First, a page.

During the Great Depression the unemployment rate in the United State rose to 25%. Other factors that led to the
depression were the massive bank failures and the stock market crash. There were many things that contributed to
the Great Depression.  Many believe the Great Depression originated in the  United States in what is now called,
Black Tuesday (October 29, 1929.) This led to a world wide shortfall.

While other countries were finding ways to survive the United (Gringo) States came up with a plan of their own.  
Deport any Mexican looking human being to Mexico! That's right. If you looked like you were born in Mexico you were
going to be deported. It didn't matter if you were born in the United States and were an American Citizen. These
Gringos were looking out for themselves. They figured if they could deport all Mexicans back to Mexico it would open
up more opportunities in the workforce for the whites.

Fast forward 70+ years to today and we have something similar going on. Similar in the way that when White America
struggles they go after the easiest prey. The Mexican. Why did all of a sudden after 9/11 did securing our borders
along, Texas, Arizona and California become an issue? Before 9/11 the Gringo States didn't care about "illegals"
crossing the borders. Why? It was cheap labor. The Gringo States are growing and Mexicans are helping them build,
schools, roads, buildings, etc.. Mexicans play an important part in transforming America.

Today white America says securing our borders is important. Why? Mexicans are not coming to America to blow up
buildings, start riots, hijack planes, poison our water, etc..... Mexicans come to American to better themselves. They
come to America as a NEED not a WANT. All Mexicans want to do is what Gringos DON'T WANT to do..........WORK!

It's time for Mexicans to stand up for themselves and give these Gringos a big FUCK YOU next time they come
knocking on our door!

Below you will find some history of what Gringos did to Mexicans during the Great Depression.
Depression and the Struggle for Survival

The Great Depression of the 1930s hit Mexican immigrants especially hard. Along with the job crisis and food
shortages that affected all U.S. workers, Mexicans and Mexican Americans had to face an additional threat:
deportation. As unemployment swept the U.S., hostility to immigrant workers grew, and the government began a
program of repatriating immigrants to Mexico. Immigrants were offered free train rides to Mexico, and some went
voluntarily, but many were either tricked or coerced into repatriation, and some U.S. citizens were deported simply
on suspicion of being Mexican. All in all, hundreds of thousands of Mexican immigrants, especially farmworkers, were
sent out of the country during the 1930s--many of them the same workers who had been eagerly recruited a decade
before.

The farmworkers who remained struggled to survive in desperate conditions. Bank foreclosures drove small farmers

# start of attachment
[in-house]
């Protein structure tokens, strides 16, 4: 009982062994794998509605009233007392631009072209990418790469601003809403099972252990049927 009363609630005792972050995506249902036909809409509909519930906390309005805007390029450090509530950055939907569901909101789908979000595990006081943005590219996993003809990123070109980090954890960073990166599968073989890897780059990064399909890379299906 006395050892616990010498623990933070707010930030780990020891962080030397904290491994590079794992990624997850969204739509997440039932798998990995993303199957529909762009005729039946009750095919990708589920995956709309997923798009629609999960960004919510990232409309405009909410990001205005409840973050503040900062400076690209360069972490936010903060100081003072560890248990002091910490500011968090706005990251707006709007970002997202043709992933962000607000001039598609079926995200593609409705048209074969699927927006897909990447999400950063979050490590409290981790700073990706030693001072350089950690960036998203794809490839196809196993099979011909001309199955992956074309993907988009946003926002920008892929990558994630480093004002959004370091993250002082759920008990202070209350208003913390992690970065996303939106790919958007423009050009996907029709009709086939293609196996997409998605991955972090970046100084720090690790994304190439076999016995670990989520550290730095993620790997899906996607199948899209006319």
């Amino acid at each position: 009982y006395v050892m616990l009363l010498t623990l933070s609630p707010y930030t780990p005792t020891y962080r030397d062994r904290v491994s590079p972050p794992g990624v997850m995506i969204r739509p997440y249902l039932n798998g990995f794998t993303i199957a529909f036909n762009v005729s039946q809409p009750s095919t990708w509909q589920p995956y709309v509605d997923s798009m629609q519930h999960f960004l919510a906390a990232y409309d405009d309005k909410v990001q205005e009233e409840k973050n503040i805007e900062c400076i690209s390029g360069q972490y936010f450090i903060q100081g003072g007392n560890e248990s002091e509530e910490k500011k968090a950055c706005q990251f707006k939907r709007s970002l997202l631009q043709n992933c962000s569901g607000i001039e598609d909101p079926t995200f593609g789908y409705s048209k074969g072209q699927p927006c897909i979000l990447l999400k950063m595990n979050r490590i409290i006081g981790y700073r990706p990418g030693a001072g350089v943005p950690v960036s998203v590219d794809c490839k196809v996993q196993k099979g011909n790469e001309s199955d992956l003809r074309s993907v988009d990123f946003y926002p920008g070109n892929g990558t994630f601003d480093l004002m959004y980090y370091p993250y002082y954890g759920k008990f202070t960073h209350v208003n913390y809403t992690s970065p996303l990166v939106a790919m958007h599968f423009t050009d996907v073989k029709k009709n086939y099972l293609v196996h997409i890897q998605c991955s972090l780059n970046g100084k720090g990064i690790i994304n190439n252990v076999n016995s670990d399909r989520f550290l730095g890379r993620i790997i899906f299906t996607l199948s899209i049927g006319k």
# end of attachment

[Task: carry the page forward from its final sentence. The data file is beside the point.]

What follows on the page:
from their land, and large landholders cut back on their permanent workforce. As with many Southwestern farm
families, a great number of Mexican American farmers discovered they had to take on a migratory existence and
traveled the highways in search of work.

Many found temporary stability in the migrant work camps established by the U.S. Farm Security Administration, or
FSA. The FSA camps provided housing, food, and medicine for migrant farm families, as well as protection from
criminal elements that often took advantage of vulnerable migrants. The FSA set up several camps specifically for
Mexican Americans in an attempt to create safe havens from violent attacks.

The camps also provided an unexpected benefit. In bringing together so many individual farm families, they
increased ties within the community. Many residents began organizing their fellow workers around labor issues, and
helped pave the way for the farm labor movements that emerged later in the century. This interview with a leader of
the FSA camp in El Rio, California describes some of the day-to-day issues that the camp residents dealt with.

Although farming was an important source of employment for Mexican immigrants, by the end of the 1930s Mexican
Americans were established throughout the American workforce. Mexican immigrants and their descendants could
be found in most of the industries of the Southwest, including ranching and mining. America's growing rail network
was particularly important for Mexican immigrants. The railroad industry had long turned to immigrants from Mexico
as a source of low-cost labor. In return, Mexican workers found that the railways offered not only employment, but
also mobility. They often used this relatively inexpensive form of travel to move their families further into the North
and East of the U.S., and into a more urban way of life.
U.S. urged to apologize for 1930s deportations



Enlarge By Dan MacMedan, USA TODAY
American-born Ignacio Pina, 81, returned to the USA after
16 years in Mexico.
Enlarge By Dan MacMedan, USA TODAY

Pina, then 6, at right front row, and siblings lived in Montana before
they were deported.


By Wendy Koch, USA TODAY
His father and oldest sister were farming sugar beets in the fields of Hamilton, Mont., and his mother was cooking
tortillas when 6-year-old Ignacio Piña saw plainclothes authorities burst into his home.
"They came in with guns and told us to get out," recalls Piña, 81, a retired railroad worker in Bakersfield, Calif., of
the 1931 raid. "They didn't let us take anything," not even a trunk that held birth certificates proving that he and his